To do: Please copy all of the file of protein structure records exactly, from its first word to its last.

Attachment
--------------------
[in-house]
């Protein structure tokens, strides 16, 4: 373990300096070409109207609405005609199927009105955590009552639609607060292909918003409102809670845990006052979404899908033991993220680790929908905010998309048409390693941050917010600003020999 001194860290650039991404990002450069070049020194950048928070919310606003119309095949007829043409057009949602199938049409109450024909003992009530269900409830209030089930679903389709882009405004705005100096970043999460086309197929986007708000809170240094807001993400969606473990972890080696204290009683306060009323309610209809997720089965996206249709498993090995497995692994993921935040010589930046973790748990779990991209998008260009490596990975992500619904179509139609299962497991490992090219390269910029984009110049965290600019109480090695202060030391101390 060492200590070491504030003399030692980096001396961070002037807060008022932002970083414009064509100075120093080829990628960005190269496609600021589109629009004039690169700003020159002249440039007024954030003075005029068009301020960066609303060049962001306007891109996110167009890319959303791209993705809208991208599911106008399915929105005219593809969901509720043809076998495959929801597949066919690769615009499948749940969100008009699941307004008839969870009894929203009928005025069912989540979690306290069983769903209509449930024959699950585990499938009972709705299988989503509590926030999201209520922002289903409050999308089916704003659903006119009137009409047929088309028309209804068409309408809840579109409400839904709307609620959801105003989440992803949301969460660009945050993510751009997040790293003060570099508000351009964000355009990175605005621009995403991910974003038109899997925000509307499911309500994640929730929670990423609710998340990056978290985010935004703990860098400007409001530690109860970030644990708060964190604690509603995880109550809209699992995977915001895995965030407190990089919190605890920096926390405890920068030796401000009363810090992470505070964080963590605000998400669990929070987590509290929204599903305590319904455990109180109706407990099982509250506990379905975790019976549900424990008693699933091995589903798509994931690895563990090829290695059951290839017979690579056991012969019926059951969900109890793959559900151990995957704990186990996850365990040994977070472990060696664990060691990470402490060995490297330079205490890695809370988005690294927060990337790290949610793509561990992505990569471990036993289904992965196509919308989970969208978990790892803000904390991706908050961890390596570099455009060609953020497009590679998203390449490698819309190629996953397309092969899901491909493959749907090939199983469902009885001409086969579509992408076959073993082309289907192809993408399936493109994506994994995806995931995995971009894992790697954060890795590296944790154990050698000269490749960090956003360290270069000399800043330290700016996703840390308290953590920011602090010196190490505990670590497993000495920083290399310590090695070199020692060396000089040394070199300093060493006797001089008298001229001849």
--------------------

[in-house]
């Protein structure tokens, strides 16, 4: 373990300096070409109207609405005609199927009105955590009552639609607060292909918003409102809670845990006052979404899908033991993220680790929908905010998309048409390693941050917010600003020999 001194860290650039991404990002450069070049020194950048928070919310606003119309095949007829043409057009949602199938049409109450024909003992009530269900409830209030089930679903389709882009405004705005100096970043999460086309197929986007708000809170240094807001993400969606473990972890080696204290009683306060009323309610209809997720089965996206249709498993090995497995692994993921935040010589930046973790748990779990991209998008260009490596990975992500619904179509139609299962497991490992090219390269910029984009110049965290600019109480090695202060030391101390 060492200590070491504030003399030692980096001396961070002037807060008022932002970083414009064509100075120093080829990628960005190269496609600021589109629009004039690169700003020159002249440039007024954030003075005029068009301020960066609303060049962001306007891109996110167009890319959303791209993705809208991208599911106008399915929105005219593809969901509720043809076998495959929801597949066919690769615009499948749940969100008009699941307004008839969870009894929203009928005025069912989540979690306290069983769903209509449930024959699950585990499938009972709705299988989503509590926030999201209520922002289903409050999308089916704003659903006119009137009409047929088309028309209804068409309408809840579109409400839904709307609620959801105003989440992803949301969460660009945050993510751009997040790293003060570099508000351009964000355009990175605005621009995403991910974003038109899997925000509307499911309500994640929730929670990423609710998340990056978290985010935004703990860098400007409001530690109860970030644990708060964190604690509603995880109550809209699992995977915001895995965030407190990089919190605890920096926390405890920068030796401000009363810090992470505070964080963590605000998400669990929070987590509290929204599903305590319904455990109180109706407990099982509250506990379905975790019976549900424990008693699933091995589903798509994931690895563990090829290695059951290839017979690579056991012969019926059951969900109890793959559900151990995957704990186990996850365990040994977070472990060696664990060691990470402490060995490297330079205490890695809370988005690294927060990337790290949610793509561990992505990569471990036993289904992965196509919308989970969208978990790892803000904390991706908050961890390596570099455009060609953020497009590679998203390449490698819309190629996953397309092969899901491909493959749907090939199983469902009885001409086969579509992408076959073993082309289907192809993408399936493109994506994994995806995931995995971009894992790697954060890795590296944790154990050698000269490749960090956003360290270069000399800043330290700016996703840390308290953590920011602090010196190490505990670590497993000495920083290399310590090695070199020692060396000089040394070199300093060493006797001089008298001229001849």